Jazz bassist Richard Davis (pictured) has been awarded a National Endowment for the Arts (NEA) Jazz Masters Fellowship at the Lincoln Center, New York. He received the award on 13 January, at an event hosted by journalist Soledad O'Brien and trumpeter Wynton Marsalis.
The Fellowship is awarded annually to an American jazz musician who has helped to advance the genre. Davis entered the New York jazz scene in 1954 and went on to perform with the likes of Van Morrison, Bruce Springsteen, Igor Stravinsky and Leonard Bernstein. In 1977 he returned to his hometown of Chicago to teach classical and jazz bass, jazz history and improvisation at the University of Wisconsin-Madison School of Music, where he remains today. He set up the Richard Davis Foundation for Young Bassists in 1993, to help train young talent, and in 1988 founded the Retention Action Project to promote intercultural understanding on campus.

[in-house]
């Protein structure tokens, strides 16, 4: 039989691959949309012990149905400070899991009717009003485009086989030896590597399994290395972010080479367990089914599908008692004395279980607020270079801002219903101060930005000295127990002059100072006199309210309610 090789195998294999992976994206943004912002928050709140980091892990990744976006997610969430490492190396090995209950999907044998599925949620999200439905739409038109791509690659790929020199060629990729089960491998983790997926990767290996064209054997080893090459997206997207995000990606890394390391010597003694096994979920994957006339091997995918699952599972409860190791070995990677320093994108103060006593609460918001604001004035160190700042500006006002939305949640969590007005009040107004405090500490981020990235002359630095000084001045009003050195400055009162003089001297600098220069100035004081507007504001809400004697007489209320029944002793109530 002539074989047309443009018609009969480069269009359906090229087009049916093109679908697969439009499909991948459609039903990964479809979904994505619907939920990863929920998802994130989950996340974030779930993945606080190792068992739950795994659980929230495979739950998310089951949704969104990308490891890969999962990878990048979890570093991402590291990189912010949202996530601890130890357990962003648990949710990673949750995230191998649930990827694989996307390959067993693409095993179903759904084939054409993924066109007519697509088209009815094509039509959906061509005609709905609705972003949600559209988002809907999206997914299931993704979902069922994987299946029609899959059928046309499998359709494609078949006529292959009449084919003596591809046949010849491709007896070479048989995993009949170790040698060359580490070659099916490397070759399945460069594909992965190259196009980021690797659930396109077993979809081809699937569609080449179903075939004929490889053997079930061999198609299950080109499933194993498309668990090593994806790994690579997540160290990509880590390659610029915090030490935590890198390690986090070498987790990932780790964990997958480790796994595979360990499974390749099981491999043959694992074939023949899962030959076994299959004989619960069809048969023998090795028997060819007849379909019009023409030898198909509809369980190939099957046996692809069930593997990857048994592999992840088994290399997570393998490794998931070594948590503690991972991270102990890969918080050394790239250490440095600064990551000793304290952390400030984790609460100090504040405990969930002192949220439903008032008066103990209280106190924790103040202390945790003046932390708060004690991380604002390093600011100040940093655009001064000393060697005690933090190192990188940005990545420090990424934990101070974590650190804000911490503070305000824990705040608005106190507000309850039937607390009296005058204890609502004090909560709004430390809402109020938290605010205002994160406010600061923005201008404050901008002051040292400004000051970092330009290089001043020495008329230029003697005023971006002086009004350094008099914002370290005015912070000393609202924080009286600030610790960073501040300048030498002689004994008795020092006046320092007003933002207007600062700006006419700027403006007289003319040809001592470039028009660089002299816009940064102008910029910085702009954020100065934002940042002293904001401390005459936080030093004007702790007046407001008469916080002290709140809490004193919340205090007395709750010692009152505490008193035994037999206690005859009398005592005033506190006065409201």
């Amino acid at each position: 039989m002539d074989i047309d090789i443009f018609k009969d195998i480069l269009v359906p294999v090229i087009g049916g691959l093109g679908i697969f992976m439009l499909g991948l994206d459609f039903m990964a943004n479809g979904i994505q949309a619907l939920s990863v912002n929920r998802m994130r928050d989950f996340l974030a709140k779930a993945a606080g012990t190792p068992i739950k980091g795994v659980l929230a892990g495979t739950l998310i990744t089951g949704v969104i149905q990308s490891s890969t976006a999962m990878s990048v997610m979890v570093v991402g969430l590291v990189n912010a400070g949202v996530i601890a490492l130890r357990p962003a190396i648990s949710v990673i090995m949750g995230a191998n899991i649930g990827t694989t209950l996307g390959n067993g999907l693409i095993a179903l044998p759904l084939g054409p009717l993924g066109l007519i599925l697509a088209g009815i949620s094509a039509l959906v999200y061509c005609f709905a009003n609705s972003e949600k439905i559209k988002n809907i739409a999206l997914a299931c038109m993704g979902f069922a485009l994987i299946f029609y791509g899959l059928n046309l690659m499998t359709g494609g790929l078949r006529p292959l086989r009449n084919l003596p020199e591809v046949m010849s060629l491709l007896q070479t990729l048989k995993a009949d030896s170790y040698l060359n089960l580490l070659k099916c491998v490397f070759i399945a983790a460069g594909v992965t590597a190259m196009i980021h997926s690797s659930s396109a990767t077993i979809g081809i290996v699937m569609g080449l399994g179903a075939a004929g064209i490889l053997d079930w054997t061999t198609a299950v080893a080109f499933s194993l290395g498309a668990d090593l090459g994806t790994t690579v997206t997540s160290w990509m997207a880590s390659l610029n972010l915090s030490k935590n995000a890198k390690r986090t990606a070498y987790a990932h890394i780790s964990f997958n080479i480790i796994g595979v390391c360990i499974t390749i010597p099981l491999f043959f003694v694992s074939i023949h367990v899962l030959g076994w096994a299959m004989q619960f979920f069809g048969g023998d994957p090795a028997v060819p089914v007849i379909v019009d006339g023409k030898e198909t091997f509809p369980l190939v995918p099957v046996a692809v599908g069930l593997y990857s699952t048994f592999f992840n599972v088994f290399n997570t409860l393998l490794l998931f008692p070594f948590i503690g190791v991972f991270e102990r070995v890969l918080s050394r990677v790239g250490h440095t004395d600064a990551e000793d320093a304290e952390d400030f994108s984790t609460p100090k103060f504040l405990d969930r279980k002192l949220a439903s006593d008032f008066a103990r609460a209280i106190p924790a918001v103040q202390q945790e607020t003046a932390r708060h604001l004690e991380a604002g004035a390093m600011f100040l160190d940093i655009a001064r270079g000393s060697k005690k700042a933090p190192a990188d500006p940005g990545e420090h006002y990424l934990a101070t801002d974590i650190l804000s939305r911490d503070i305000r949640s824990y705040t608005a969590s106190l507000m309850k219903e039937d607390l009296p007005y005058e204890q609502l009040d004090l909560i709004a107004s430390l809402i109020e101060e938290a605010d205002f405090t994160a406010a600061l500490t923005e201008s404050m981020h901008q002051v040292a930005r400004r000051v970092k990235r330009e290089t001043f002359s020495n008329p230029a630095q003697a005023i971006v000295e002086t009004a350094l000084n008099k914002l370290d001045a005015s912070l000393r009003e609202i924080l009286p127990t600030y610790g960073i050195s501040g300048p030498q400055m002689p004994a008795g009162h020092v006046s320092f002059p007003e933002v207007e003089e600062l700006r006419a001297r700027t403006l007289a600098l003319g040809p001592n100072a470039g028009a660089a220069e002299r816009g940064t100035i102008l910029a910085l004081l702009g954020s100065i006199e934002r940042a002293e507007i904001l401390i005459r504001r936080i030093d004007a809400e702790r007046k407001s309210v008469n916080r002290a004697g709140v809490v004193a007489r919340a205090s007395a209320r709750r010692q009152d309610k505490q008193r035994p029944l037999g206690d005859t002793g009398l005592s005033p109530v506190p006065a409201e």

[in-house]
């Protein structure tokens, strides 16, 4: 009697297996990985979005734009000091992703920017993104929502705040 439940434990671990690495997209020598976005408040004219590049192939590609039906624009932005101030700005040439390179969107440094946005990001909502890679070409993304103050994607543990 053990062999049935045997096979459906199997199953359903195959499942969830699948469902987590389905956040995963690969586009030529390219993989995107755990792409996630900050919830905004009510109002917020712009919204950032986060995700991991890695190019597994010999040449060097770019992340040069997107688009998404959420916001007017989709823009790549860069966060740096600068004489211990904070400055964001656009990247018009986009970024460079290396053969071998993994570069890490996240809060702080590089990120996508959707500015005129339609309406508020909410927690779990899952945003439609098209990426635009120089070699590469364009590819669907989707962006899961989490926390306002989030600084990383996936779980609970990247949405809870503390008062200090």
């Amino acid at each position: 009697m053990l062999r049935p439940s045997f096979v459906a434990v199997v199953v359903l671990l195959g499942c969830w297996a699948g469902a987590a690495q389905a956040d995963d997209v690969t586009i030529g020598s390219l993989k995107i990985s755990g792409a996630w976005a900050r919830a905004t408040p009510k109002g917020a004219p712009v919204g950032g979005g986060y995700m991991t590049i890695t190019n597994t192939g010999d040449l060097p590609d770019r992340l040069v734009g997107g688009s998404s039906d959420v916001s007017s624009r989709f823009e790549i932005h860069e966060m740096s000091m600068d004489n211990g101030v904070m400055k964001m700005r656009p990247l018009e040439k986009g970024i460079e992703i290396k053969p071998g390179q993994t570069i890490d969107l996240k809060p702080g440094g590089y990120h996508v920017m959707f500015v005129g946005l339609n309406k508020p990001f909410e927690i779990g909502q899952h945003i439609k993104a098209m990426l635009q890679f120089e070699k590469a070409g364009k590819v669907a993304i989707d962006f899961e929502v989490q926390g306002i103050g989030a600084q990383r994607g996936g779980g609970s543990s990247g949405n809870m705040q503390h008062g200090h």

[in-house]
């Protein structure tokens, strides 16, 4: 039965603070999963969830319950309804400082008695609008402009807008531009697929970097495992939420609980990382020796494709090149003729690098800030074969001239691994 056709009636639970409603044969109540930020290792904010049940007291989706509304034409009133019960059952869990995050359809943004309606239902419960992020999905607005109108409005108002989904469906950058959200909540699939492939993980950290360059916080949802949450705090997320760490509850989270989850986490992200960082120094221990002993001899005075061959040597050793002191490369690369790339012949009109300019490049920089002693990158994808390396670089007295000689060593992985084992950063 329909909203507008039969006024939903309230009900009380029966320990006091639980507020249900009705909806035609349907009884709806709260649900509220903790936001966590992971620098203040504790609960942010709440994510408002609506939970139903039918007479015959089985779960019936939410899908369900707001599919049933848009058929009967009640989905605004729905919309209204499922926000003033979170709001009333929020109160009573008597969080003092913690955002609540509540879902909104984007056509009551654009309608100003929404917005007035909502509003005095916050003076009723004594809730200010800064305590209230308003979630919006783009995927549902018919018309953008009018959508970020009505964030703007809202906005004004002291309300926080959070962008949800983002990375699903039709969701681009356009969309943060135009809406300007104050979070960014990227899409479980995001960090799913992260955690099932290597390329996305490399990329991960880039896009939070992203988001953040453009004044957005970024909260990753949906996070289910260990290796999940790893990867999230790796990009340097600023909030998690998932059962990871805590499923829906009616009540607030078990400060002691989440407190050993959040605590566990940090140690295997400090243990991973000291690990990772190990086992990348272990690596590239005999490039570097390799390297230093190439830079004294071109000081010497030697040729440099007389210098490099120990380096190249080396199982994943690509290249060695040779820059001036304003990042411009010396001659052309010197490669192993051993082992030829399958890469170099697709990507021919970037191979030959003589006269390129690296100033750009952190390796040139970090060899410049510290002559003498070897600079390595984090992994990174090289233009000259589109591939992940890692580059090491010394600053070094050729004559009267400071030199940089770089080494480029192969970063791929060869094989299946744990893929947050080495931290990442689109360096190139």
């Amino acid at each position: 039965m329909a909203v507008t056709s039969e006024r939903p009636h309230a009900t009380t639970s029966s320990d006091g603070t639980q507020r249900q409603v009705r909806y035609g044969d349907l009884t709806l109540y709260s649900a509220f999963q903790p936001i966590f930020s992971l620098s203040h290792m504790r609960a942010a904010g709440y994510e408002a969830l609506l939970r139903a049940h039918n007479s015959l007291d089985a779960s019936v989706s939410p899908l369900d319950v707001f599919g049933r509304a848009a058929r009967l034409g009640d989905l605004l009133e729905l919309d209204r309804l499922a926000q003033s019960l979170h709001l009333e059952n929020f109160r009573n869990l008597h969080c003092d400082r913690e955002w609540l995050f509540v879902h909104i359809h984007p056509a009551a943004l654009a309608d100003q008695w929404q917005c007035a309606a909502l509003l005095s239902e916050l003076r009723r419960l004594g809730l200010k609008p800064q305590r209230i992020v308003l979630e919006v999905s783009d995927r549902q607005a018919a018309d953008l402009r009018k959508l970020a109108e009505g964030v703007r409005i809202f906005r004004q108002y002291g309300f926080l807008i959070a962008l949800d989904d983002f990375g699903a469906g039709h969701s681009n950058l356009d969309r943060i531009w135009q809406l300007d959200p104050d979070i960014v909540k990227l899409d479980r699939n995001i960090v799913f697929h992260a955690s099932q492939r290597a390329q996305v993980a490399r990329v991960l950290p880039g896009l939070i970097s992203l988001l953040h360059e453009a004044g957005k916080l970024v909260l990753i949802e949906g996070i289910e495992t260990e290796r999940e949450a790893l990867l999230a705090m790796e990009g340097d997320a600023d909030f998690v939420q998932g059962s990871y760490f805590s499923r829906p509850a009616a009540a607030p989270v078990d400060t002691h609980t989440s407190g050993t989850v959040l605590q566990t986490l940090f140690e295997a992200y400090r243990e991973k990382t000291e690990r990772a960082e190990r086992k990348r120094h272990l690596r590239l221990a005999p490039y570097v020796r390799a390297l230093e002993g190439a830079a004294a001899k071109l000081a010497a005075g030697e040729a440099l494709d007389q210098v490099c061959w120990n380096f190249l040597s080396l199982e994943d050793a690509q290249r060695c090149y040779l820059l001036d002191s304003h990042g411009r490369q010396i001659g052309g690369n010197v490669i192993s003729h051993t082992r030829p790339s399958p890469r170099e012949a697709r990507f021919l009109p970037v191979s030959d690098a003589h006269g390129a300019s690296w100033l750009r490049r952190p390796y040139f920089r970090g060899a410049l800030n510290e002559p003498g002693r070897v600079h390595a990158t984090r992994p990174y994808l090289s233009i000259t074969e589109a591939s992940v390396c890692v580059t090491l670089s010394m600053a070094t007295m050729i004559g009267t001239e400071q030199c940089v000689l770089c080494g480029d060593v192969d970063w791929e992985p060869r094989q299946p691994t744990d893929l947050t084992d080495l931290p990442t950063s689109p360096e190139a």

Others honoured by the NEA this year are pianist Keith Jarrett, and saxophonists Jamey Aebersold and Anthony Braxton. Past recipients of the award include singer Ella Fitzgerald, trumpeter John Birks 'Dizzy' Gillespie and keyboard player Herbie Hancock.